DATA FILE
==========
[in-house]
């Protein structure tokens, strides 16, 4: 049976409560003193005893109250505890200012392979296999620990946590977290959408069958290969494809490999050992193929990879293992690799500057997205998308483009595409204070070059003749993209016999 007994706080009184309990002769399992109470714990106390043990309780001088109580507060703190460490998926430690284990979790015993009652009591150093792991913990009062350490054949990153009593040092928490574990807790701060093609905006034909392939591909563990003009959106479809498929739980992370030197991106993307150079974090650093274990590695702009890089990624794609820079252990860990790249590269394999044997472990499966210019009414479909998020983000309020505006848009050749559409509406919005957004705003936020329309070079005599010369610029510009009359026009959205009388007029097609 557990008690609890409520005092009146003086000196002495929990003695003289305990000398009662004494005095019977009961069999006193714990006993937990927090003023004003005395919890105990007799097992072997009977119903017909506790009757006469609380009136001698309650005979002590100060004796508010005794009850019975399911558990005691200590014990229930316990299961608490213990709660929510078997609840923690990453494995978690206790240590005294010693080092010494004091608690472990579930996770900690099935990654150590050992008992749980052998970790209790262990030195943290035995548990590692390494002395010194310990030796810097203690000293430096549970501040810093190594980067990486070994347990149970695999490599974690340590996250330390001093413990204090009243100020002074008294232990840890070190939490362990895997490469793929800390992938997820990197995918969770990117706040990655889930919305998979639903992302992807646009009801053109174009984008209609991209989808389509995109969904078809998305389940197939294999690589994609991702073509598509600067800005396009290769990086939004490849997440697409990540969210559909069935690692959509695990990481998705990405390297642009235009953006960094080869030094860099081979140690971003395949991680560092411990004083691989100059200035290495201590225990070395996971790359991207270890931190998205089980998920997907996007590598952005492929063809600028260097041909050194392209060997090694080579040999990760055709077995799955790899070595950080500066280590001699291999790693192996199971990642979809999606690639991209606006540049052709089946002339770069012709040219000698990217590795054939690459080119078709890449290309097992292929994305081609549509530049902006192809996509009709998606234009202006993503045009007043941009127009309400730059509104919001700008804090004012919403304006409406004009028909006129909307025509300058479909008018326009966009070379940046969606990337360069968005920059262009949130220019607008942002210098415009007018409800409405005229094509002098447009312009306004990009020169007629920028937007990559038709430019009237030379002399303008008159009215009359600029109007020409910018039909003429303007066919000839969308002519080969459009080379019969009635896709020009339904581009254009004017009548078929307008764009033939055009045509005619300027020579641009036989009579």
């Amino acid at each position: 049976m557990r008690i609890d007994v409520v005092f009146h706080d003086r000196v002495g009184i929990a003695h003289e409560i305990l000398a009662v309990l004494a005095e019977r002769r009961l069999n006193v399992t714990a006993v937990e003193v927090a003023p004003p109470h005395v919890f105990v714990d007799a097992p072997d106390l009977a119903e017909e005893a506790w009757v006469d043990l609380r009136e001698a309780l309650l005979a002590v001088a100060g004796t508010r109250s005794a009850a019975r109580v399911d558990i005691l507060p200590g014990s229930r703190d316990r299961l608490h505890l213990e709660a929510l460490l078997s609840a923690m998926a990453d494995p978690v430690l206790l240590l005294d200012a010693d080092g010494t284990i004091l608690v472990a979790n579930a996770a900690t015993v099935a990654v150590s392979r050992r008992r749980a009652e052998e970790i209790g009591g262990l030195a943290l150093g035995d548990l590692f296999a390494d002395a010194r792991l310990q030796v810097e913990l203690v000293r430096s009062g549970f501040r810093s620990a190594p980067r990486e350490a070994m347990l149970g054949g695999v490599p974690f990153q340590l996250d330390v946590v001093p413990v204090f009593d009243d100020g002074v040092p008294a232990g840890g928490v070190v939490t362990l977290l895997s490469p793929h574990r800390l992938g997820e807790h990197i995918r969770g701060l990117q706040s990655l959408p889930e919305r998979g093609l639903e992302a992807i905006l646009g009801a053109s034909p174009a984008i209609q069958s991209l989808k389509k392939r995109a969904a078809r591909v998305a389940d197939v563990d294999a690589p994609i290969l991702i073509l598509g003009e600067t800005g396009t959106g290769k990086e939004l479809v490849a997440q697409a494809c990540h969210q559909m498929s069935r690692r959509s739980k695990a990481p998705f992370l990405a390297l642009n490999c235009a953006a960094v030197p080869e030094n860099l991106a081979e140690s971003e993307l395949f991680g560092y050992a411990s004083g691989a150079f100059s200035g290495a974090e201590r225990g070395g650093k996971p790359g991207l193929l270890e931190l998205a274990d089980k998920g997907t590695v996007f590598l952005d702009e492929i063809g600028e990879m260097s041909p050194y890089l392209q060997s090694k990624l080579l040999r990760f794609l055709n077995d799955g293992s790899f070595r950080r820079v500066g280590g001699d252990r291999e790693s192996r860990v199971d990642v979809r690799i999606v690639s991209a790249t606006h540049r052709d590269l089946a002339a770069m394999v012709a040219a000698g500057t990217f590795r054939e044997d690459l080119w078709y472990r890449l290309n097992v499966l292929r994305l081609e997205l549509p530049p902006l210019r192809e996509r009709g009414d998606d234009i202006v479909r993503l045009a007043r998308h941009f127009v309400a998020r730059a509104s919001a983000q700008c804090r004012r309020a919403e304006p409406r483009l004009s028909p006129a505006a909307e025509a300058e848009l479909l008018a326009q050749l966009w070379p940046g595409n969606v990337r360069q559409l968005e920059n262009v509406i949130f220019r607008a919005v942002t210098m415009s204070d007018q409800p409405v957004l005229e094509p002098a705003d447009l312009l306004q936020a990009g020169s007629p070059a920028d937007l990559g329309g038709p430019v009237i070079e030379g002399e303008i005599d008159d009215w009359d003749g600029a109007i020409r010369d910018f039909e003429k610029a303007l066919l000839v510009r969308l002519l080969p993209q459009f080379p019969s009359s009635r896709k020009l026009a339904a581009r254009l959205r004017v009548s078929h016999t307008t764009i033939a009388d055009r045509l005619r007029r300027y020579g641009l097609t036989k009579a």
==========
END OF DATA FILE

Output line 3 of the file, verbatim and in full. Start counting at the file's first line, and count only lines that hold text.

């Amino acid at each position: 049976m557990r008690i609890d007994v409520v005092f009146h706080d003086r000196v002495g009184i929990a003695h003289e409560i305990l000398a009662v309990l004494a005095e019977r002769r009961l069999n006193v399992t714990a006993v937990e003193v927090a003023p004003p109470h005395v919890f105990v714990d007799a097992p072997d106390l009977a119903e017909e005893a506790w009757v006469d043990l609380r009136e001698a309780l309650l005979a002590v001088a100060g004796t508010r109250s005794a009850a019975r109580v399911d558990i005691l507060p200590g014990s229930r703190d316990r299961l608490h505890l213990e709660a929510l460490l078997s609840a923690m998926a990453d494995p978690v430690l206790l240590l005294d200012a010693d080092g010494t284990i004091l608690v472990a979790n579930a996770a900690t015993v099935a990654v150590s392979r050992r008992r749980a009652e052998e970790i209790g009591g262990l030195a943290l150093g035995d548990l590692f296999a390494d002395a010194r792991l310990q030796v810097e913990l203690v000293r430096s009062g549970f501040r810093s620990a190594p980067r990486e350490a070994m347990l149970g054949g695999v490599p974690f990153q340590l996250d330390v946590v001093p413990v204090f009593d009243d100020g002074v040092p008294a232990g840890g928490v070190v939490t362990l977290l895997s490469p793929h574990r800390l992938g997820e807790h990197i995918r969770g701060l990117q706040s990655l959408p889930e919305r998979g093609l639903e992302a992807i905006l646009g009801a053109s034909p174009a984008i209609q069958s991209l989808k389509k392939r995109a969904a078809r591909v998305a389940d197939v563990d294999a690589p994609i290969l991702i073509l598509g003009e600067t800005g396009t959106g290769k990086e939004l479809v490849a997440q697409a494809c990540h969210q559909m498929s069935r690692r959509s739980k695990a990481p998705f992370l990405a390297l642009n490999c235009a953006a960094v030197p080869e030094n860099l991106a081979e140690s971003e993307l395949f991680g560092y050992a411990s004083g691989a150079f100059s200035g290495a974090e201590r225990g070395g650093k996971p790359g991207l193929l270890e931190l998205a274990d089980k998920g997907t590695v996007f590598l952005d702009e492929i063809g600028e990879m260097s041909p050194y890089l392209q060997s090694k990624l080579l040999r990760f794609l055709n077995d799955g293992s790899f070595r950080r820079v500066g280590g001699d252990r291999e790693s192996r860990v199971d990642v979809r690799i999606v690639s991209a790249t606006h540049r052709d590269l089946a002339a770069m394999v012709a040219a000698g500057t990217f590795r054939e044997d690459l080119w078709y472990r890449l290309n097992v499966l292929r994305l081609e997205l549509p530049p902006l210019r192809e996509r009709g009414d998606d234009i202006v479909r993503l045009a007043r998308h941009f127009v309400a998020r730059a509104s919001a983000q700008c804090r004012r309020a919403e304006p409406r483009l004009s028909p006129a505006a909307e025509a300058e848009l479909l008018a326009q050749l966009w070379p940046g595409n969606v990337r360069q559409l968005e920059n262009v509406i949130f220019r607008a919005v942002t210098m415009s204070d007018q409800p409405v957004l005229e094509p002098a705003d447009l312009l306004q936020a990009g020169s007629p070059a920028d937007l990559g329309g038709p430019v009237i070079e030379g002399e303008i005599d008159d009215w009359d003749g600029a109007i020409r010369d910018f039909e003429k610029a303007l066919l000839v510009r969308l002519l080969p993209q459009f080379p019969s009359s009635r896709k020009l026009a339904a581009r254009l959205r004017v009548s078929h016999t307008t764009i033939a009388d055009r045509l005619r007029r300027y020579g641009l097609t036989k009579a």